`Yacht index' shows clear sailing ahead for big-ticket items
In what could be a barometer for other big-ticket items, such as major appliances, electronics, and automobiles, the yachting industry is recovering from a sharp ebbing of boat sales after October's stock market plunge. Yacht builders at the New York National Boat Show, which opened last weekend, report a sales spurt at the end of December which is continuing into January. ``People drew back and it was pretty slow in November, but we had a very strong December,'' says Chuck Resevick of O'Day boats in Fall River, Mass.
Vinton Sommerville, president of Bayliner Marine Corporation, manufacturers of small to medium-size powerboats, says, ```Black Monday' frightened people over the short term, but did not really hurt sales.''
December was Bayliner's best month of the year. And Mark Brickman, of Mark's Athletic Soles, says the first public day of the show, Jan. 9, was the best day he's ever had at a boat show.
Such sales are critical for the industry. New boat sales here and at the boat show coming up in Miami will determine whether the buying spurt will continue, since 40 percent of the industry's sales are made at such shows.
Economists will be watching these industries carefully for clues to consumer spending patterns on such goods as televisions, appliances, furniture, autos, and even new houses. ``Evidence about such spending is very slim,'' says Donald H. Straszheim, chief economist at Merrill Lynch & Co.
For that reason, economists watch shows like the Consumer Electronics Show in Las Vegas, Nev., (the mood there was reported to be fairly subdued), the National Association of Home Builders show going on this week in Dallas, and the boat shows.
Dealers at the boat show here are convinced 1988 will be a good year. ``The idea is not to talk ourselves into a recession,'' says John Arceri, a dealer with Boatland Inc., a Long Island powerboat dealer.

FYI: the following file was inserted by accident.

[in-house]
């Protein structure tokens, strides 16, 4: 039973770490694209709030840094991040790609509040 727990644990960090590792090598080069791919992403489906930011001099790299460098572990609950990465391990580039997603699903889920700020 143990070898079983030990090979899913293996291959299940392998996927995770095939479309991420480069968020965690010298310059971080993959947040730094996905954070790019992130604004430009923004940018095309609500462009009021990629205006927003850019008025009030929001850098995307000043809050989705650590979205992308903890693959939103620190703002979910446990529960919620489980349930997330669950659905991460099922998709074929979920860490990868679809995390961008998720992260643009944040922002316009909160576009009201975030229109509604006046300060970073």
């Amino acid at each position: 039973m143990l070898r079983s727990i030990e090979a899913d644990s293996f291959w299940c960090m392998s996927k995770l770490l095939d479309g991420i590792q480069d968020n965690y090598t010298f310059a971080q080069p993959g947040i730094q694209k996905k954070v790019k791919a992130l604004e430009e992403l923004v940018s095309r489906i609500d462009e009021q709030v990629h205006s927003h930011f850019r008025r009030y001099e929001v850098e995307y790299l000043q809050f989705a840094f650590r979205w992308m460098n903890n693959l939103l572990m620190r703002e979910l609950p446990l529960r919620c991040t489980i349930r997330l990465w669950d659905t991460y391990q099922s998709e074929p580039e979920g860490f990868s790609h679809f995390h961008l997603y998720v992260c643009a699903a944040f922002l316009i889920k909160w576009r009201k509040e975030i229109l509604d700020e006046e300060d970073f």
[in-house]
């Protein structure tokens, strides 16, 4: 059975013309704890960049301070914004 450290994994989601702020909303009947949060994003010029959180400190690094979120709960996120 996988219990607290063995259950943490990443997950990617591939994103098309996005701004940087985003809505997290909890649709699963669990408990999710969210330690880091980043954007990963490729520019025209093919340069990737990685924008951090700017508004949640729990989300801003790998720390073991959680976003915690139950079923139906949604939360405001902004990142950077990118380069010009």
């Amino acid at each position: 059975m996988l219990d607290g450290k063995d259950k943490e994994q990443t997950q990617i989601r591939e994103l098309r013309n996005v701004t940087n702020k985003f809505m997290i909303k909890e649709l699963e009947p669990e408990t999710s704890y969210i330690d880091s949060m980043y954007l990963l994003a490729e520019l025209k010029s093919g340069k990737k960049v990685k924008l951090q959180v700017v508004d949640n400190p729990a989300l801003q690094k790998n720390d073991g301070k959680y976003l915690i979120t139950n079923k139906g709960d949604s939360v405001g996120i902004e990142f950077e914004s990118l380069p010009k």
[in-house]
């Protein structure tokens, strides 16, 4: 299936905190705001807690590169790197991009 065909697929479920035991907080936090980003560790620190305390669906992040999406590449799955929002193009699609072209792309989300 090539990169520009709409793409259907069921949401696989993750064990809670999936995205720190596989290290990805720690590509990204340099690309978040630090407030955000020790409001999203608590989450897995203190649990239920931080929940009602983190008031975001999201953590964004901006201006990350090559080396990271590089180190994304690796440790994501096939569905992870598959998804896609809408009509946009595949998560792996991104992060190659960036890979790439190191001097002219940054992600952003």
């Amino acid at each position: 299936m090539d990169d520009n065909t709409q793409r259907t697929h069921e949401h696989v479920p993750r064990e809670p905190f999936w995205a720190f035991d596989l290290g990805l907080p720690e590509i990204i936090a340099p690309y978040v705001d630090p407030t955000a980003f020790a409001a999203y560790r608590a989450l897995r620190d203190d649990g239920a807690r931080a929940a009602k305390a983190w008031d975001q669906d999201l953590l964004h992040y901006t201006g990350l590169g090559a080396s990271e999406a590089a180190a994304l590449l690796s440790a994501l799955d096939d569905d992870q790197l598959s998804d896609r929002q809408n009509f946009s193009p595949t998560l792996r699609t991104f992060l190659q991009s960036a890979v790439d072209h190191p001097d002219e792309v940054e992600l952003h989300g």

Other than the fall in the stock market, dealers and manufacturers see few signs of a storm ahead. ``Interest rates are low,'' says Gene Kohlmann, president of Ericson Yachts in Irvine, Calif. Indeed, financing for new boats can be wrapped up for about 9 percent, or less than that of a mortgage on a house.
Lending for boats has become such a profitable business it is even attracting the Wall Street firm of Shearson Lehman Brothers, which has begun providing financing for buyers of Chris Craft powerboats.
The boat industry also breathed easier when Congress was unable to garner enough votes to eliminate the interest deduction for yachts declared as second homes. ``If we lost that battle, I think we would have had a serious problem this year,'' Mr. Kohlmann says.
Thus, manufacturers are optimistic for the full year. Powerboat sales have been riding a wave for the past several years and appear poised to continue the surge. One positive sign is full order books for marine engine manufacturers. Richard Toone, sales manager of Johnson & Towers Inc., a Mount Laurel, N.J., distributor of Detroit Diesels, says sales last year rose 40 percent and are continuing at the same rate.
Sailboat manufacturers are likewise optimistic, even though sales have been in the doldrums for the past several years. Pearson and Sabre Yachts are both budgeting for 15 percent sales increases. Pearson is hoping to grow with the addition of a new 37-foot sailboat that has the amenities of a powerboat, including a microwave and air conditioning.
Richard Hinterhoeller, production manager of Hinterhoeller Yachts of St. Catherines, Ontario, says the company experienced only ``minor turbulence'' from the stock market dive.
``I certainly don't see any gloom and doom,'' says Mr. Hinterhoeller, whose company manufacturers the popular Nonsuch sailboats.
Exports have become a mainstay for the US industry, points out Frank Scalpone, executive vice-president of the National Marine Manufacturers Association, sponsor of the New York Boat Show. Bayliner sold $35 million of its boats overseas, compared with $11 million in 1986.
And Bruce Donaldson, the president of Chris Craft, says overseas growth is exploding. ``It's gone from 2 to 3 percent of our business to 10 to 15 percent,'' he explains.